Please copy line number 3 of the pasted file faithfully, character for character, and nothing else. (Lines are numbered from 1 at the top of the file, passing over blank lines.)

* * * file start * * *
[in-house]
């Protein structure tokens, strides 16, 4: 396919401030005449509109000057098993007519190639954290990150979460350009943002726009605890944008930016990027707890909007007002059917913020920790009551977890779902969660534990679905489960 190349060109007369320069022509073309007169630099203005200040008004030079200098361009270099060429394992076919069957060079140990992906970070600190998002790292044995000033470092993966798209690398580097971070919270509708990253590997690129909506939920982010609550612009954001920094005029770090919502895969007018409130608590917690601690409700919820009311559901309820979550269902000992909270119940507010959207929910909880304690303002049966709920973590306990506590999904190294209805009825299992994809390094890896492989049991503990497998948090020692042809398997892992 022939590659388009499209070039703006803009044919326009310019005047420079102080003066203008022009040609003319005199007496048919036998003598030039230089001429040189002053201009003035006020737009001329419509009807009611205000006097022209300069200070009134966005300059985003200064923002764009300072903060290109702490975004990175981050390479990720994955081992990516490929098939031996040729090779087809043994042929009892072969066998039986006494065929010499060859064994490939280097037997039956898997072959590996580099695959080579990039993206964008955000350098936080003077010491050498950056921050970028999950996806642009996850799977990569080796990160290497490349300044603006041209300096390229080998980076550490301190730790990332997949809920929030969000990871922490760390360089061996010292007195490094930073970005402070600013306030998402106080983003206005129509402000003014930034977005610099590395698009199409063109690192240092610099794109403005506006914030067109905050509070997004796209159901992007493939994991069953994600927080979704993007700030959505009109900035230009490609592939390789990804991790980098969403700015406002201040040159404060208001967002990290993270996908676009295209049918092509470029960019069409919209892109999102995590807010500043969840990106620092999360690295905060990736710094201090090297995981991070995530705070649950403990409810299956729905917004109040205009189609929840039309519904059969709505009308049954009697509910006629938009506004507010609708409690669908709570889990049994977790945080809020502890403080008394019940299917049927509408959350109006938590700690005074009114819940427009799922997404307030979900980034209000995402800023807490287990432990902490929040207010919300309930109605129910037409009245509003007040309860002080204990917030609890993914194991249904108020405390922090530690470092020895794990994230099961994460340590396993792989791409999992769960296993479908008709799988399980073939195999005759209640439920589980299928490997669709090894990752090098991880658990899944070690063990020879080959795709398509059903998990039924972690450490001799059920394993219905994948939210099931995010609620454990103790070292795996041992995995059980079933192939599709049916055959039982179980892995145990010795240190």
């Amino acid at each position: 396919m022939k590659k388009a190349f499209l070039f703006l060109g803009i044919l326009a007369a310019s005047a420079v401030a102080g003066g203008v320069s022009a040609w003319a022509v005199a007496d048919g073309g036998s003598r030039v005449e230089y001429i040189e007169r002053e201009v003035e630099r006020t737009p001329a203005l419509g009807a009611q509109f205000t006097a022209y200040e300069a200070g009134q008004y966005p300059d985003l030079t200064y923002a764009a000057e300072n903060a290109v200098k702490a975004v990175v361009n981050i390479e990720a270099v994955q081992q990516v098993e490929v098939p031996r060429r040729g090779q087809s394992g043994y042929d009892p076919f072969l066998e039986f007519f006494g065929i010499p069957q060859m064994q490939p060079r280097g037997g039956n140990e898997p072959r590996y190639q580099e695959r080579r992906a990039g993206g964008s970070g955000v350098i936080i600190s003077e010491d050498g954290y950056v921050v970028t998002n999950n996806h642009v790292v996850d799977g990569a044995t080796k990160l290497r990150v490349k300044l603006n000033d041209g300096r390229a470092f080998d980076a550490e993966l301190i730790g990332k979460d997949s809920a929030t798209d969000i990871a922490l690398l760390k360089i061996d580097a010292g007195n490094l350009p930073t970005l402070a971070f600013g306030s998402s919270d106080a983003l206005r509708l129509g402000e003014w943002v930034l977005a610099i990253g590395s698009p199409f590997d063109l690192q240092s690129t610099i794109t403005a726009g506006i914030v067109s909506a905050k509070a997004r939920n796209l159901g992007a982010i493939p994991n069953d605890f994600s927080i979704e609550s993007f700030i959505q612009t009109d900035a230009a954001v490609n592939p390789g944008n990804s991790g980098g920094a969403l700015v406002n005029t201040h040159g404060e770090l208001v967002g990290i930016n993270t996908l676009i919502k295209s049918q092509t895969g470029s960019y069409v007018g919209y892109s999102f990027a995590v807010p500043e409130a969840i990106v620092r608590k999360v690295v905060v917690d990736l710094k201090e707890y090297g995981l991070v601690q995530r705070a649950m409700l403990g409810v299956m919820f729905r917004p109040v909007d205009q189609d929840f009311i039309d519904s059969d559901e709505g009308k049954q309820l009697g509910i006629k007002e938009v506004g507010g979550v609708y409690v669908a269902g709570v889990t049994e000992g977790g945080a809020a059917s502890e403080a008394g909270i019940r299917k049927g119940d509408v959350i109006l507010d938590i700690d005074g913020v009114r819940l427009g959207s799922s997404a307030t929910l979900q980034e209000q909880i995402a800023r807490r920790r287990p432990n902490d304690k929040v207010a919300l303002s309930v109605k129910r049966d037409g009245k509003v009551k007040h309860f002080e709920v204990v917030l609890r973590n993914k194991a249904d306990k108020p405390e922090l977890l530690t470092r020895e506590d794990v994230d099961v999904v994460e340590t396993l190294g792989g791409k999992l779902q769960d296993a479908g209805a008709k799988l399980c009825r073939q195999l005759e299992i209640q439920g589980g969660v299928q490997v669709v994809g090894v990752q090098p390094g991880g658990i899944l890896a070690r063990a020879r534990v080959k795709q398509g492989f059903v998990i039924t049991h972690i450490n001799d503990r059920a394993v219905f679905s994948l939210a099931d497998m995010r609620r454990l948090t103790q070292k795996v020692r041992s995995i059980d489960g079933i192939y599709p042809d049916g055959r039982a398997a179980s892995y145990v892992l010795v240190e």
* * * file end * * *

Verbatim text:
């Amino acid at each position: 396919m022939k590659k388009a190349f499209l070039f703006l060109g803009i044919l326009a007369a310019s005047a420079v401030a102080g003066g203008v320069s022009a040609w003319a022509v005199a007496d048919g073309g036998s003598r030039v005449e230089y001429i040189e007169r002053e201009v003035e630099r006020t737009p001329a203005l419509g009807a009611q509109f205000t006097a022209y200040e300069a200070g009134q008004y966005p300059d985003l030079t200064y923002a764009a000057e300072n903060a290109v200098k702490a975004v990175v361009n981050i390479e990720a270099v994955q081992q990516v098993e490929v098939p031996r060429r040729g090779q087809s394992g043994y042929d009892p076919f072969l066998e039986f007519f006494g065929i010499p069957q060859m064994q490939p060079r280097g037997g039956n140990e898997p072959r590996y190639q580099e695959r080579r992906a990039g993206g964008s970070g955000v350098i936080i600190s003077e010491d050498g954290y950056v921050v970028t998002n999950n996806h642009v790292v996850d799977g990569a044995t080796k990160l290497r990150v490349k300044l603006n000033d041209g300096r390229a470092f080998d980076a550490e993966l301190i730790g990332k979460d997949s809920a929030t798209d969000i990871a922490l690398l760390k360089i061996d580097a010292g007195n490094l350009p930073t970005l402070a971070f600013g306030s998402s919270d106080a983003l206005r509708l129509g402000e003014w943002v930034l977005a610099i990253g590395s698009p199409f590997d063109l690192q240092s690129t610099i794109t403005a726009g506006i914030v067109s909506a905050k509070a997004r939920n796209l159901g992007a982010i493939p994991n069953d605890f994600s927080i979704e609550s993007f700030i959505q612009t009109d900035a230009a954001v490609n592939p390789g944008n990804s991790g980098g920094a969403l700015v406002n005029t201040h040159g404060e770090l208001v967002g990290i930016n993270t996908l676009i919502k295209s049918q092509t895969g470029s960019y069409v007018g919209y892109s999102f990027a995590v807010p500043e409130a969840i990106v620092r608590k999360v690295v905060v917690d990736l710094k201090e707890y090297g995981l991070v601690q995530r705070a649950m409700l403990g409810v299956m919820f729905r917004p109040v909007d205009q189609d929840f009311i039309d519904s059969d559901e709505g009308k049954q309820l009697g509910i006629k007002e938009v506004g507010g979550v609708y409690v669908a269902g709570v889990t049994e000992g977790g945080a809020a059917s502890e403080a008394g909270i019940r299917k049927g119940d509408v959350i109006l507010d938590i700690d005074g913020v009114r819940l427009g959207s799922s997404a307030t929910l979900q980034e209000q909880i995402a800023r807490r920790r287990p432990n902490d304690k929040v207010a919300l303002s309930v109605k129910r049966d037409g009245k509003v009551k007040h309860f002080e709920v204990v917030l609890r973590n993914k194991a249904d306990k108020p405390e922090l977890l530690t470092r020895e506590d794990v994230d099961v999904v994460e340590t396993l190294g792989g791409k999992l779902q769960d296993a479908g209805a008709k799988l399980c009825r073939q195999l005759e299992i209640q439920g589980g969660v299928q490997v669709v994809g090894v990752q090098p390094g991880g658990i899944l890896a070690r063990a020879r534990v080959k795709q398509g492989f059903v998990i039924t049991h972690i450490n001799d503990r059920a394993v219905f679905s994948l939210a099931d497998m995010r609620r454990l948090t103790q070292k795996v020692r041992s995995i059980d489960g079933i192939y599709p042809d049916g055959r039982a398997a179980s892995y145990v892992l010795v240190e």